Polygamists and Political Activists:
The Unlikely Marriage in Pioneering the Vote

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Review of Neylan McBaine, Pioneering the Vote: The Untold Story of Suffragists in Utah and the West (Salt Lake City: Shadow Mountain, 2020). 240 pages. $19.99 (hardback).

Abstract: Pioneering the Vote by Neylan McBaine provides a cogent and concise history of the role of Latter-day Saint women in the suffrage movement. McBaine interweaves a fictionalized narrative centered on Emmeline Wells with primary source excerpts and summaries of particular events. The book brings to life the women described and succeeds in explicating many of the important barriers that Latter-day Saint women faced while trying to participate in the suffrage movement — namely, polygamy. McBaine accurately portrays the aversion to polygamy, but she could have spent more time describing why and how Latter-day Saint women found polygamy empowering. While the book succeeds in recounting history and begins to analyze Latter-day Saint women’s role in this movement, more interaction with Latter-day Saint theology as a way of showing why women would feel passionately about obtaining suffrage while still maintaining polygamous relationships would create a more complete picture. Nevertheless, McBaine’s historic contribution to this field of study acts as a milestone from which we can advance to more nuanced discussions about the way polygamy empowered women.


February 14, 1870, marks the first day a woman ever cast a ballot in the United States.1 Seraph Cedenia Young Ford, the grandniece of Brigham Young, cast her vote in a Salt Lake City municipal election on [Page 412]this day in response to the passage of an equal suffrage law in Utah. One cannot ignore the role polygamy had in the subsequent drafting of disenfranchisement laws, reacting to the widespread, women-based support for polygamy. Polygamy cast Utah’s suffrage in a different light, and many famous suffragettes such as Susan B. Anthony vocally opposed this practice, which complicates our understanding of the suffrage movement. For a time following 1870, Utah did not permit women to vote, but in 1895, when proposing statehood, Orson F. Whitney argued in favor of woman suffrage, saying: “She was designed for it. She has a right to it.”2 Utah included this proposal while petitioning for statehood, and it was subsequently granted. Although the Nineteenth Amendment passed in 1920, not all women had the right to vote at that point because of naturalization laws.3 Just over a hundred years later, all women have secured the right to vote within the United States of America.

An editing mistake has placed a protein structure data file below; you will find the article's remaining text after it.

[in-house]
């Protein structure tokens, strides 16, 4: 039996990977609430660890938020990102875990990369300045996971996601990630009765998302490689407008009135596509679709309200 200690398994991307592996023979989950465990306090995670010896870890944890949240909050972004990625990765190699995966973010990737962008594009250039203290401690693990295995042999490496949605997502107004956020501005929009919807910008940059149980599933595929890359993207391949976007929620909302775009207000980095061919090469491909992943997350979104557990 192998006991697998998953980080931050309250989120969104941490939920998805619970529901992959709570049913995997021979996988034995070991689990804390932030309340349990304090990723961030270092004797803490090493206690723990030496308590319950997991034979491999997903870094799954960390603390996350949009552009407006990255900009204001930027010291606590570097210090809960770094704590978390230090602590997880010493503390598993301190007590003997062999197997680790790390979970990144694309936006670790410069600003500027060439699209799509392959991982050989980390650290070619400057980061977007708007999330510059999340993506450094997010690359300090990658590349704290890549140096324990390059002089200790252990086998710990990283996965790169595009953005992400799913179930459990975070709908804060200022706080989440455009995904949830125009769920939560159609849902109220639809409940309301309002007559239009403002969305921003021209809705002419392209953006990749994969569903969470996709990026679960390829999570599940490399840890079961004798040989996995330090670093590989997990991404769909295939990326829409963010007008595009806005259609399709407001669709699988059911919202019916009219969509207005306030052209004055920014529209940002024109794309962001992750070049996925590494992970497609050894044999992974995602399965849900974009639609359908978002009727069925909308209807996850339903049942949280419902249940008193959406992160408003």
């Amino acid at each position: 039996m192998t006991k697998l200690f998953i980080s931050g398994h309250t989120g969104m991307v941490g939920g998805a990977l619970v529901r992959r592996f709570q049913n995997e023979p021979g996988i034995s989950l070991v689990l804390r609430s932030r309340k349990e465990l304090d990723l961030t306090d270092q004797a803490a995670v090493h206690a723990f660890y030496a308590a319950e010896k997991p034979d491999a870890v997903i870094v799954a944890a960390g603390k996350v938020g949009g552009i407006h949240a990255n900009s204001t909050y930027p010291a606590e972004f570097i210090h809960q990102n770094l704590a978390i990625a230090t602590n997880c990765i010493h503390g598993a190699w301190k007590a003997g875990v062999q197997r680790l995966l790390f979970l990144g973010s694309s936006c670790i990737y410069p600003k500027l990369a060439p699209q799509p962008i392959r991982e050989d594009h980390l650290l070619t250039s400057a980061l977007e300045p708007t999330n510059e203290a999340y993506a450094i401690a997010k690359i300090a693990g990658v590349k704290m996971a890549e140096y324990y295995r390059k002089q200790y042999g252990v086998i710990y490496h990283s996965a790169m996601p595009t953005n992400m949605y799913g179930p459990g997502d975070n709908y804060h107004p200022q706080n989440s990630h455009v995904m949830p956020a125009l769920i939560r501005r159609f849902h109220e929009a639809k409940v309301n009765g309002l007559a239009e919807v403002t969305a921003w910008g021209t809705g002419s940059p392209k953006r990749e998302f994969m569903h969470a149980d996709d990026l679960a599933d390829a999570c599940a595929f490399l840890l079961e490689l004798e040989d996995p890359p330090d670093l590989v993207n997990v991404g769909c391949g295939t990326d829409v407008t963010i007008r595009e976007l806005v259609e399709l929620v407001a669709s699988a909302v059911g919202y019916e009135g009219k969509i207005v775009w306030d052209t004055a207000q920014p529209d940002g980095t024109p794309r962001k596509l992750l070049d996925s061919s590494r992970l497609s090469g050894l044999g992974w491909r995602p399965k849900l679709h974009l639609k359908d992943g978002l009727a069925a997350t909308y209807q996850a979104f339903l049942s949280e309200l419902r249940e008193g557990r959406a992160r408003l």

The Church of Jesus Christ of Latter-day Saints has a distinct relationship with promulgating women’s suffrage. Sarah Kimball in Woman’s Exponent wrote:

Mrs. Wells, Editor of the Exponent, saying the women of Utah as a body MUST fight for the maintenance of the right to vote, and also to get national guarantee for all women in the nation. President Smith the Prophet said women should ask us for advice, and the time should come when the women of this Church should lead in such matters.4

Women like Emmeline B. Wells, Sarah M. Kimball, Emily Hill Woodmansee, Zina Young Williams, and others joined with national suffragettes, attended national conferences, wrote persuasive prose and poetry, and encouraged the nation to extend suffrage to women, echoing what the prophet Joseph Smith said should happen. The salient words of Woodmansee ring true: “If we stand but still, [Page 413]nor progressive be,/We may wear these chains to Eternity;/ And like many a woman, never know,/That gallantry often, is outside show.”5 McBaine’s book Pioneering the Vote6 pays special attention to Latter-day Saint women’s impact on advancing suffrage while also speaking broadly about how suffrage moved from the West to the East until all women were guaranteed this right. In this review, I will summarize the contents of her book while providing commentary on points of particular interest and advance the conversation.

McBaine intermingles historical documentation with narrative to chronicle how the radical women’s suffrage movement first experienced success in the frontier West before transitioning into the East. This work acts as an homage to the Nineteenth Amendment as 2020 marks its centennial and as one of the only works that discusses how women in the West participated in the suffrage movement. In her introduction, McBaine emphasizes that “we have to work harder to excavate the words and deeds of nineteenth-century women” as a way of amplifying these women to avoid falling “into the anti-feminist trap of silencing women’s voices” (ix). By intermingling direct quotations from the women whose work she cites and constructing an accurate historical narrative around this evidence, McBaine gives these women a chance to tell their story.